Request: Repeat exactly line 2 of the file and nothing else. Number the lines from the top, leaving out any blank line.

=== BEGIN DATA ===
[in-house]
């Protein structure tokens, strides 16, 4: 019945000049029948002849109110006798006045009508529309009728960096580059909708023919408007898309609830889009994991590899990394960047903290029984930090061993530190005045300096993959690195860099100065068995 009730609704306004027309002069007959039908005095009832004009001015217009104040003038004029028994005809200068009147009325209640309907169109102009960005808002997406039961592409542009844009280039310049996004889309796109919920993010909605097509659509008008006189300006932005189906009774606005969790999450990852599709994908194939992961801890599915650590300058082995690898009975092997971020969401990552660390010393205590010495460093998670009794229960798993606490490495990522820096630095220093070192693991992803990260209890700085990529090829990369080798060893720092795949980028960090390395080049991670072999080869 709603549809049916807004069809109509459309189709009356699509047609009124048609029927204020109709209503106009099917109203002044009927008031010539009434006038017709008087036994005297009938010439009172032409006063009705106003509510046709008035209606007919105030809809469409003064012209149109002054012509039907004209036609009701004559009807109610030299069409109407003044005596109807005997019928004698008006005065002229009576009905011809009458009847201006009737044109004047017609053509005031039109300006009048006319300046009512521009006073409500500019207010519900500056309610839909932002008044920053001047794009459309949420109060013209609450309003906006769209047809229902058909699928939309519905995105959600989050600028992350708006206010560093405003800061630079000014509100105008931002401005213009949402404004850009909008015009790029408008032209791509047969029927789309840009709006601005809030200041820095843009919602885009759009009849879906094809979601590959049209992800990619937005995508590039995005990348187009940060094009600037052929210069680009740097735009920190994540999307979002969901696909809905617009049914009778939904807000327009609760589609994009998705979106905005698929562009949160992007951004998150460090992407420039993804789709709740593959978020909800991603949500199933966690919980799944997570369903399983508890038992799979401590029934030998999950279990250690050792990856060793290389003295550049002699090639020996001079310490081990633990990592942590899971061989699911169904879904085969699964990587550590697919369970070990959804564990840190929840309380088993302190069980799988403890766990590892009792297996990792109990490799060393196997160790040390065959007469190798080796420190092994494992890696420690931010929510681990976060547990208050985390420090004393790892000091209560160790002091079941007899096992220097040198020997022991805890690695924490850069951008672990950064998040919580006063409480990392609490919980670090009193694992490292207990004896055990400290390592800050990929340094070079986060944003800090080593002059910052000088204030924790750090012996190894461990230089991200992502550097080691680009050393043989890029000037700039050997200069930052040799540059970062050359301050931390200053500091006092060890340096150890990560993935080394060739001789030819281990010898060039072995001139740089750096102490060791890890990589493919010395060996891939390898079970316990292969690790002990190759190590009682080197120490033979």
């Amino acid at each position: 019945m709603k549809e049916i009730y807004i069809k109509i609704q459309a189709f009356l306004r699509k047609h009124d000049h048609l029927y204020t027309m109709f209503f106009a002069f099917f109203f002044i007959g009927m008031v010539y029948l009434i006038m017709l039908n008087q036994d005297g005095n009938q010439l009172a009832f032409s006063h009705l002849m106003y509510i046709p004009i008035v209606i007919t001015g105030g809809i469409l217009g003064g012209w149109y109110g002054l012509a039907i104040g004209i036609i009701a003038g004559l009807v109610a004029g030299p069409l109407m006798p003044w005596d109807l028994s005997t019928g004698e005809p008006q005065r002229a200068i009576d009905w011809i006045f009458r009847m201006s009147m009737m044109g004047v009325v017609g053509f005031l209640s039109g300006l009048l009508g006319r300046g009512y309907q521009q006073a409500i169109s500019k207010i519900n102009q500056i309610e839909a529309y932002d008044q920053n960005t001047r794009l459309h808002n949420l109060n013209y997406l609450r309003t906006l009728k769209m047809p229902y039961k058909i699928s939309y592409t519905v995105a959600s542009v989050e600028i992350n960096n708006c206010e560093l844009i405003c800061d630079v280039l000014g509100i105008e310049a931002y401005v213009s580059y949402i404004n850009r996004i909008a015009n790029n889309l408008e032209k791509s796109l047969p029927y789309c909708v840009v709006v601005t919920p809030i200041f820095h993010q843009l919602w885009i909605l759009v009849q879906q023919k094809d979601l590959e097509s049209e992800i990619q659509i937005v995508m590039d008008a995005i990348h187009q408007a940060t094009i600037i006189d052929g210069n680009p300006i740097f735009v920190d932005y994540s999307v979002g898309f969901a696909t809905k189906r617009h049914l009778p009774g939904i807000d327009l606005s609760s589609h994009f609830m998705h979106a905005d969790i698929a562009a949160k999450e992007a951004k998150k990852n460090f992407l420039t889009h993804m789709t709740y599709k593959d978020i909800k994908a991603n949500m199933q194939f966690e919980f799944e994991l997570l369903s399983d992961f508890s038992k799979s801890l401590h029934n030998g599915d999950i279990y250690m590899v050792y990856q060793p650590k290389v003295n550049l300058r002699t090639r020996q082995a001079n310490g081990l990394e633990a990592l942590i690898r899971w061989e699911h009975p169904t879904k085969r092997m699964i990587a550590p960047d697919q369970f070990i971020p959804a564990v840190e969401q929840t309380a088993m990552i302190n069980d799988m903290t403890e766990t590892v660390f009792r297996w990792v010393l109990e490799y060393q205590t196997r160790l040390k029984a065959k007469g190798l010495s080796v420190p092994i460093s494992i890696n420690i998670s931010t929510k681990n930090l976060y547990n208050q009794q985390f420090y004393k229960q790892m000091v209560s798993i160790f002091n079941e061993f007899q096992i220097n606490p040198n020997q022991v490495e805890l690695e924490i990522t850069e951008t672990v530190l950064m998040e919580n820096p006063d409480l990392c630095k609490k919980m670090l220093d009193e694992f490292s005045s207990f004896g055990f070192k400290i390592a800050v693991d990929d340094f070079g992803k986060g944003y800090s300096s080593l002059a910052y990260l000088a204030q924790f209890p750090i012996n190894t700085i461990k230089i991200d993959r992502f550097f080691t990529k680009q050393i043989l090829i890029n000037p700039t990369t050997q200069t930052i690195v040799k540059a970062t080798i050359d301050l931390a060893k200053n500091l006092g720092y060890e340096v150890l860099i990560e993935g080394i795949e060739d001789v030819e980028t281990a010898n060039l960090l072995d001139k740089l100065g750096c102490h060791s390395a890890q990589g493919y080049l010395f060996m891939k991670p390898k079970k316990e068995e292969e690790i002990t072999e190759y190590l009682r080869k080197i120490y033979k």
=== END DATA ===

């Protein structure tokens, strides 16, 4: 019945000049029948002849109110006798006045009508529309009728960096580059909708023919408007898309609830889009994991590899990394960047903290029984930090061993530190005045300096993959690195860099100065068995 009730609704306004027309002069007959039908005095009832004009001015217009104040003038004029028994005809200068009147009325209640309907169109102009960005808002997406039961592409542009844009280039310049996004889309796109919920993010909605097509659509008008006189300006932005189906009774606005969790999450990852599709994908194939992961801890599915650590300058082995690898009975092997971020969401990552660390010393205590010495460093998670009794229960798993606490490495990522820096630095220093070192693991992803990260209890700085990529090829990369080798060893720092795949980028960090390395080049991670072999080869 709603549809049916807004069809109509459309189709009356699509047609009124048609029927204020109709209503106009099917109203002044009927008031010539009434006038017709008087036994005297009938010439009172032409006063009705106003509510046709008035209606007919105030809809469409003064012209149109002054012509039907004209036609009701004559009807109610030299069409109407003044005596109807005997019928004698008006005065002229009576009905011809009458009847201006009737044109004047017609053509005031039109300006009048006319300046009512521009006073409500500019207010519900500056309610839909932002008044920053001047794009459309949420109060013209609450309003906006769209047809229902058909699928939309519905995105959600989050600028992350708006206010560093405003800061630079000014509100105008931002401005213009949402404004850009909008015009790029408008032209791509047969029927789309840009709006601005809030200041820095843009919602885009759009009849879906094809979601590959049209992800990619937005995508590039995005990348187009940060094009600037052929210069680009740097735009920190994540999307979002969901696909809905617009049914009778939904807000327009609760589609994009998705979106905005698929562009949160992007951004998150460090992407420039993804789709709740593959978020909800991603949500199933966690919980799944997570369903399983508890038992799979401590029934030998999950279990250690050792990856060793290389003295550049002699090639020996001079310490081990633990990592942590899971061989699911169904879904085969699964990587550590697919369970070990959804564990840190929840309380088993302190069980799988403890766990590892009792297996990792109990490799060393196997160790040390065959007469190798080796420190092994494992890696420690931010929510681990976060547990208050985390420090004393790892000091209560160790002091079941007899096992220097040198020997022991805890690695924490850069951008672990950064998040919580006063409480990392609490919980670090009193694992490292207990004896055990400290390592800050990929340094070079986060944003800090080593002059910052000088204030924790750090012996190894461990230089991200992502550097080691680009050393043989890029000037700039050997200069930052040799540059970062050359301050931390200053500091006092060890340096150890990560993935080394060739001789030819281990010898060039072995001139740089750096102490060791890890990589493919010395060996891939390898079970316990292969690790002990190759190590009682080197120490033979």